Thursday, August 09, 2007


Working against the clampdown

A propos of which (and via) is another piece in the theme of work: Bob Black's Abolition of Work (1985).

This is a solid point:

Let's pretend for a moment that work doesn't turn people into stultified submissives. Let's pretend, in defiance of any plausible psychology and the ideology of its boosters, that it has no effect on the formation of character. And let's pretend that work isn't as boring and tiring and humiliating as we all know it really is. Even then, work would still make a mockery of all humanistic and democratic aspirations, just because it usurps so much of our time.... Because of work, no matter what we do we keep looking at our watches. The only thing "free" about so-called free time is that it doesn't cost the boss anything. Free time is mostly devoted to getting ready for work, going to work, returning from work, and recovering from work.
I also like this passing comment:

Like most social and political theory, the story Hobbes and his successors told was really unacknowledged autobiography.

This one, referring to the serious question of work-related death but, for me, cringe-makingly insensitive, I like less:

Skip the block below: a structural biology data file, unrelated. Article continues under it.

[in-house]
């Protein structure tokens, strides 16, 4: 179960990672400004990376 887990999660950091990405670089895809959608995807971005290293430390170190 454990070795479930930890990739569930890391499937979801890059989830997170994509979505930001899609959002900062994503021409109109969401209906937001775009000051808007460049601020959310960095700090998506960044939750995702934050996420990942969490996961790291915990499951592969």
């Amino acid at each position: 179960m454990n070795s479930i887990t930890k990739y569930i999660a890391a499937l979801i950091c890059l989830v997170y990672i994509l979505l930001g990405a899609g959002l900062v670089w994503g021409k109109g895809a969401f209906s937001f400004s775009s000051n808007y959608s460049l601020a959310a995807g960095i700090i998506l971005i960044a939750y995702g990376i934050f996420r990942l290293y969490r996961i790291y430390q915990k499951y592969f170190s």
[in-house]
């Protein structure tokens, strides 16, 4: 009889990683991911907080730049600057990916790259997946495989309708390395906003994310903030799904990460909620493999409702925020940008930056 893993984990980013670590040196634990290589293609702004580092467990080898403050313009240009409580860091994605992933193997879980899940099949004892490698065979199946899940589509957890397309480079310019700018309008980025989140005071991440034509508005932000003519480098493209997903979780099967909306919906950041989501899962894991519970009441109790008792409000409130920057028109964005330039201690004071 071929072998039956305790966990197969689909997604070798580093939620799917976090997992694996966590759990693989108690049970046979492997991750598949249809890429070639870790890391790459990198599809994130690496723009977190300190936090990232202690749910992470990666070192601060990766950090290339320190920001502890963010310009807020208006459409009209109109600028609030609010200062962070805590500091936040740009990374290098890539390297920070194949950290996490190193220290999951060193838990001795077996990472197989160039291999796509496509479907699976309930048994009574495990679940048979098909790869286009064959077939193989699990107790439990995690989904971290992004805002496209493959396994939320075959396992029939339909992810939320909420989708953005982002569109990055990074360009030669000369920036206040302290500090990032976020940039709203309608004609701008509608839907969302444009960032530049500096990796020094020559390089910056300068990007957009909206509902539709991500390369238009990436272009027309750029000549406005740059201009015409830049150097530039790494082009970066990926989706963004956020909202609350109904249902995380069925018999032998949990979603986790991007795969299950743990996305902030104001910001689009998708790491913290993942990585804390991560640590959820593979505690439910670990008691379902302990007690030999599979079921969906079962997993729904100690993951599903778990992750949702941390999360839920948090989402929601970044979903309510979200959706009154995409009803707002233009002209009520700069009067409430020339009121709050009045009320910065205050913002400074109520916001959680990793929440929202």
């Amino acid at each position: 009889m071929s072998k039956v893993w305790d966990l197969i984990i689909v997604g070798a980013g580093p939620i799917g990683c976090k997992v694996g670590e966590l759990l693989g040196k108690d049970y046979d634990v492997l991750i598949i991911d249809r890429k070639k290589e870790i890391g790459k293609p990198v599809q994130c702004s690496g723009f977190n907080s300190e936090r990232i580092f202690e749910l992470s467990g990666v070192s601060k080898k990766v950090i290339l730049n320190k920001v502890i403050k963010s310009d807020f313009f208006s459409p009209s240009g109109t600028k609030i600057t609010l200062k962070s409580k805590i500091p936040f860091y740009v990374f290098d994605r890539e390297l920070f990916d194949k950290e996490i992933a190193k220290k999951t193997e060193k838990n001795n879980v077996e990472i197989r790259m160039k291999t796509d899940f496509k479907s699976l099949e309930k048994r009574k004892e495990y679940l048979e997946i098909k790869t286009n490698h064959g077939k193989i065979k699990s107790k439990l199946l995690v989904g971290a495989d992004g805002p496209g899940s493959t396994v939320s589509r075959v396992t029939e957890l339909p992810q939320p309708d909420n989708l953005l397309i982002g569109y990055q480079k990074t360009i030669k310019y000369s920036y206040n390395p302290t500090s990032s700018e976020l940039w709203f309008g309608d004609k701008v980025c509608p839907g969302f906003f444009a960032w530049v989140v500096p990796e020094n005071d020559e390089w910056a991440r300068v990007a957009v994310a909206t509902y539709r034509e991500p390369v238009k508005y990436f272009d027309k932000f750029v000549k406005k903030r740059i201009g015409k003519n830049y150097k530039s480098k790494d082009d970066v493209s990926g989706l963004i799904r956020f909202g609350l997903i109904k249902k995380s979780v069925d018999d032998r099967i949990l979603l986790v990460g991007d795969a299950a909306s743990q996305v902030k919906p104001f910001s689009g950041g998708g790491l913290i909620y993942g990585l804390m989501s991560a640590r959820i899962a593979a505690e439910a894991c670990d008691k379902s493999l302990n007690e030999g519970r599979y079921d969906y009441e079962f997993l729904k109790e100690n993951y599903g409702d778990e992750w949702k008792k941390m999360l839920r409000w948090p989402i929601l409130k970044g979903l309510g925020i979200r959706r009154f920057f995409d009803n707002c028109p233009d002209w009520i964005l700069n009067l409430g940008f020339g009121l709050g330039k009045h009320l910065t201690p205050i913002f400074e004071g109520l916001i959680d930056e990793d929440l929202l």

People think the Cambodians were crazy for exterminating themselves, but are we any different? The Pol Pot regime at least had a vision, however blurred, of any egalitarian society. We kill people in the six-figure range (at least) in order to sell Big Macs and Cadillacs to the survivors.*
But the next quote touches on a thought I've had before - to what extent is there a systemic need or tendency to create purposeless work - work that only functions as a Sisyphean burden to keep us busy and cut subversion of power hierarchies off at the pass? Black:

Forty percent of the workforce are white-collar workers, most of whom have some of the most tedious and idiotic jobs ever concocted. Entire industries, insurance and banking and real estate for instance, consist of nothing but useless paper-shuffling. It is no accident that the "tertiary sector," the service sector, is growing while the "secondary sector" (industry) stagnates and the "primary sector" (agriculture) nearly disappears. Because work is unnecessary except to those whose power it secures, workers are shifted from relatively useful to relatively useless occupations as a measure to assure public order.
And finally, one has to admire this (half-serious?) proposition:

Small children who notoriously relish wallowing in filth could be organized in "Little Hordes" to clean toilets and empty the garbage, with medals awarded to the outstanding.

*Likewise a further reference by Black to schools as "concentration camps" is, at the risk of bourgois conformism, less than satisfactory...

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